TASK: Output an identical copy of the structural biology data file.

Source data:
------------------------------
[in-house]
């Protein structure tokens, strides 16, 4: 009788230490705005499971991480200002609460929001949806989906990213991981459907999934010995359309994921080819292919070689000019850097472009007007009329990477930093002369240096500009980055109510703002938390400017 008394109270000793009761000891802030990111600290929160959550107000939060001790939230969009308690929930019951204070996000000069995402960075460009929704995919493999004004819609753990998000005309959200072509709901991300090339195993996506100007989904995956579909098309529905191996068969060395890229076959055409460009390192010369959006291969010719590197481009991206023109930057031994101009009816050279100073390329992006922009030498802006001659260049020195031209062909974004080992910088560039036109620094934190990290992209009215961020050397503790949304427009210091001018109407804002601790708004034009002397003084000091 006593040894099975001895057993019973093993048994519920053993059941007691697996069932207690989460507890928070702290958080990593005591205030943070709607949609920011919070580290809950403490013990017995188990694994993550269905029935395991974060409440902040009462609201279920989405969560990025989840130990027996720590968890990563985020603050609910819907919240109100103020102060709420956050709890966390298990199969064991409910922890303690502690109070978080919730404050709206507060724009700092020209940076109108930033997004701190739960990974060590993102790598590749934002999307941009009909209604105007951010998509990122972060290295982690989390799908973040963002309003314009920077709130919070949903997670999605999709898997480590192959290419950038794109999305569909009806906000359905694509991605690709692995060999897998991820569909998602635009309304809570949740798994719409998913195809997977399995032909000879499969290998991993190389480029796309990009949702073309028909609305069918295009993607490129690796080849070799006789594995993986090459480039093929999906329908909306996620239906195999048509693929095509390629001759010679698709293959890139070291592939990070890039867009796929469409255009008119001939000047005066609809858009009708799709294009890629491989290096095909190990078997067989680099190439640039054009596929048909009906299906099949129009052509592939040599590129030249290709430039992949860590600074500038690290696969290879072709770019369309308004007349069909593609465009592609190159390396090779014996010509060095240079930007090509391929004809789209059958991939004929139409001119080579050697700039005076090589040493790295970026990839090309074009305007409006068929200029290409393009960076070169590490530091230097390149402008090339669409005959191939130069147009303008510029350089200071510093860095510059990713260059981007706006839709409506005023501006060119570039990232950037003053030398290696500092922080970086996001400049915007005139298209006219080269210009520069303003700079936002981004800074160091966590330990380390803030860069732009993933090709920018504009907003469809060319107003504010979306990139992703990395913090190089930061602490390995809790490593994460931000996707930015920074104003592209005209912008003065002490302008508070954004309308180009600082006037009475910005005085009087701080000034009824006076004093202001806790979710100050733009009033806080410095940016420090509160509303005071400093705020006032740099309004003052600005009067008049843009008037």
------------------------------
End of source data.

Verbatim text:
[in-house]
């Protein structure tokens, strides 16, 4: 009788230490705005499971991480200002609460929001949806989906990213991981459907999934010995359309994921080819292919070689000019850097472009007007009329990477930093002369240096500009980055109510703002938390400017 008394109270000793009761000891802030990111600290929160959550107000939060001790939230969009308690929930019951204070996000000069995402960075460009929704995919493999004004819609753990998000005309959200072509709901991300090339195993996506100007989904995956579909098309529905191996068969060395890229076959055409460009390192010369959006291969010719590197481009991206023109930057031994101009009816050279100073390329992006922009030498802006001659260049020195031209062909974004080992910088560039036109620094934190990290992209009215961020050397503790949304427009210091001018109407804002601790708004034009002397003084000091 006593040894099975001895057993019973093993048994519920053993059941007691697996069932207690989460507890928070702290958080990593005591205030943070709607949609920011919070580290809950403490013990017995188990694994993550269905029935395991974060409440902040009462609201279920989405969560990025989840130990027996720590968890990563985020603050609910819907919240109100103020102060709420956050709890966390298990199969064991409910922890303690502690109070978080919730404050709206507060724009700092020209940076109108930033997004701190739960990974060590993102790598590749934002999307941009009909209604105007951010998509990122972060290295982690989390799908973040963002309003314009920077709130919070949903997670999605999709898997480590192959290419950038794109999305569909009806906000359905694509991605690709692995060999897998991820569909998602635009309304809570949740798994719409998913195809997977399995032909000879499969290998991993190389480029796309990009949702073309028909609305069918295009993607490129690796080849070799006789594995993986090459480039093929999906329908909306996620239906195999048509693929095509390629001759010679698709293959890139070291592939990070890039867009796929469409255009008119001939000047005066609809858009009708799709294009890629491989290096095909190990078997067989680099190439640039054009596929048909009906299906099949129009052509592939040599590129030249290709430039992949860590600074500038690290696969290879072709770019369309308004007349069909593609465009592609190159390396090779014996010509060095240079930007090509391929004809789209059958991939004929139409001119080579050697700039005076090589040493790295970026990839090309074009305007409006068929200029290409393009960076070169590490530091230097390149402008090339669409005959191939130069147009303008510029350089200071510093860095510059990713260059981007706006839709409506005023501006060119570039990232950037003053030398290696500092922080970086996001400049915007005139298209006219080269210009520069303003700079936002981004800074160091966590330990380390803030860069732009993933090709920018504009907003469809060319107003504010979306990139992703990395913090190089930061602490390995809790490593994460931000996707930015920074104003592209005209912008003065002490302008508070954004309308180009600082006037009475910005005085009087701080000034009824006076004093202001806790979710100050733009009033806080410095940016420090509160509303005071400093705020006032740099309004003052600005009067008049843009008037």